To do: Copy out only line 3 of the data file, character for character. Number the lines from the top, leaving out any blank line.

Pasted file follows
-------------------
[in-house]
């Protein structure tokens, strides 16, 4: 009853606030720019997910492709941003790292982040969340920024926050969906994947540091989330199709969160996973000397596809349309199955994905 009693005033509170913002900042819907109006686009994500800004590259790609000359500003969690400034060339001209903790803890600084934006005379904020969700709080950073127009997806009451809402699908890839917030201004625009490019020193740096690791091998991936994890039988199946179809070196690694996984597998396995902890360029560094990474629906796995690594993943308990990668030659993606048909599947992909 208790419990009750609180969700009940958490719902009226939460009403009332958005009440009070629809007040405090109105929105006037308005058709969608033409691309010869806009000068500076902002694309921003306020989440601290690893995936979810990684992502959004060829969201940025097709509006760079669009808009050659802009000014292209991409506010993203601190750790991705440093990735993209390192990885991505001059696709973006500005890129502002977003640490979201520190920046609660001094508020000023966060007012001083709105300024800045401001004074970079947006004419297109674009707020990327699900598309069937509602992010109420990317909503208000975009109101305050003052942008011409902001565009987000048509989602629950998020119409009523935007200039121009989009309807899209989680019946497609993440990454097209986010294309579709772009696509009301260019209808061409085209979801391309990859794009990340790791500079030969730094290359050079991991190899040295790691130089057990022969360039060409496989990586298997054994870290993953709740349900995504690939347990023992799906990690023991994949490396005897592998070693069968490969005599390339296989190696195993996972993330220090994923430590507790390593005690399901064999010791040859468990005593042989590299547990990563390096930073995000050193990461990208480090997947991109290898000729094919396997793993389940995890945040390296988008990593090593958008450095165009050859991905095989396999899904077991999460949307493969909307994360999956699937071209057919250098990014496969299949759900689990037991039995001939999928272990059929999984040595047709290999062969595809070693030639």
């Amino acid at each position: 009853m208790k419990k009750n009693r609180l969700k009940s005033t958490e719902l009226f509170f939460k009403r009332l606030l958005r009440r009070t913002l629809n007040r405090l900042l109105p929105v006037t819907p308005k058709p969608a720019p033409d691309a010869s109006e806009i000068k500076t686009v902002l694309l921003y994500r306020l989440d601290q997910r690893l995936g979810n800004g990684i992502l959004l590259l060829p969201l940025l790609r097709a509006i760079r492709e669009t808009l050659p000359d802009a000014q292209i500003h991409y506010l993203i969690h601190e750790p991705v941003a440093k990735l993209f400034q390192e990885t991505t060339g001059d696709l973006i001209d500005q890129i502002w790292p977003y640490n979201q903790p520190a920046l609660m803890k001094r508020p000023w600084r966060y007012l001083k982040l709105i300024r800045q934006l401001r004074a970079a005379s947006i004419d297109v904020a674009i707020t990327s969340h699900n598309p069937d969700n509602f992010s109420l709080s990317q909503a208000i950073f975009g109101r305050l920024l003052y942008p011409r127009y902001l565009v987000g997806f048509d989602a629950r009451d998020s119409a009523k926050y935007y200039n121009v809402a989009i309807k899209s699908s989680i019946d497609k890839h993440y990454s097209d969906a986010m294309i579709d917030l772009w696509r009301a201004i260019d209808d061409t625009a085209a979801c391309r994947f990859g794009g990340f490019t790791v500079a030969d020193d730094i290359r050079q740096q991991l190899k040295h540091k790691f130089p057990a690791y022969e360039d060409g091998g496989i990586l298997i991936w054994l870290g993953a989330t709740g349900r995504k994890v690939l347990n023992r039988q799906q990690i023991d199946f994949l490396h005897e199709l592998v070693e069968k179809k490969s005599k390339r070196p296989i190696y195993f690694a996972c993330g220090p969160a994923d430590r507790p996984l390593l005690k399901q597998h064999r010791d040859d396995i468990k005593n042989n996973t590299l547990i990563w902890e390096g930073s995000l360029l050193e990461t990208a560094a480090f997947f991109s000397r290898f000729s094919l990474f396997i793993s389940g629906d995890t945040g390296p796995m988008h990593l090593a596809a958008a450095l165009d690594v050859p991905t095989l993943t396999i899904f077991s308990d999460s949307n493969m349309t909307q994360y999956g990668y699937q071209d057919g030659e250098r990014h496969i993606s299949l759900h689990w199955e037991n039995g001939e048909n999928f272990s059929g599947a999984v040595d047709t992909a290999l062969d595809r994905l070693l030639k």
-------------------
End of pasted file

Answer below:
């Amino acid at each position: 009853m208790k419990k009750n009693r609180l969700k009940s005033t958490e719902l009226f509170f939460k009403r009332l606030l958005r009440r009070t913002l629809n007040r405090l900042l109105p929105v006037t819907p308005k058709p969608a720019p033409d691309a010869s109006e806009i000068k500076t686009v902002l694309l921003y994500r306020l989440d601290q997910r690893l995936g979810n800004g990684i992502l959004l590259l060829p969201l940025l790609r097709a509006i760079r492709e669009t808009l050659p000359d802009a000014q292209i500003h991409y506010l993203i969690h601190e750790p991705v941003a440093k990735l993209f400034q390192e990885t991505t060339g001059d696709l973006i001209d500005q890129i502002w790292p977003y640490n979201q903790p520190a920046l609660m803890k001094r508020p000023w600084r966060y007012l001083k982040l709105i300024r800045q934006l401001r004074a970079a005379s947006i004419d297109v904020a674009i707020t990327s969340h699900n598309p069937d969700n509602f992010s109420l709080s990317q909503a208000i950073f975009g109101r305050l920024l003052y942008p011409r127009y902001l565009v987000g997806f048509d989602a629950r009451d998020s119409a009523k926050y935007y200039n121009v809402a989009i309807k899209s699908s989680i019946d497609k890839h993440y990454s097209d969906a986010m294309i579709d917030l772009w696509r009301a201004i260019d209808d061409t625009a085209a979801c391309r994947f990859g794009g990340f490019t790791v500079a030969d020193d730094i290359r050079q740096q991991l190899k040295h540091k790691f130089p057990a690791y022969e360039d060409g091998g496989i990586l298997i991936w054994l870290g993953a989330t709740g349900r995504k994890v690939l347990n023992r039988q799906q990690i023991d199946f994949l490396h005897e199709l592998v070693e069968k179809k490969s005599k390339r070196p296989i190696y195993f690694a996972c993330g220090p969160a994923d430590r507790p996984l390593l005690k399901q597998h064999r010791d040859d396995i468990k005593n042989n996973t590299l547990i990563w902890e390096g930073s995000l360029l050193e990461t990208a560094a480090f997947f991109s000397r290898f000729s094919l990474f396997i793993s389940g629906d995890t945040g390296p796995m988008h990593l090593a596809a958008a450095l165009d690594v050859p991905t095989l993943t396999i899904f077991s308990d999460s949307n493969m349309t909307q994360y999956g990668y699937q071209d057919g030659e250098r990014h496969i993606s299949l759900h689990w199955e037991n039995g001939e048909n999928f272990s059929g599947a999984v040595d047709t992909a290999l062969d595809r994905l070693l030639k």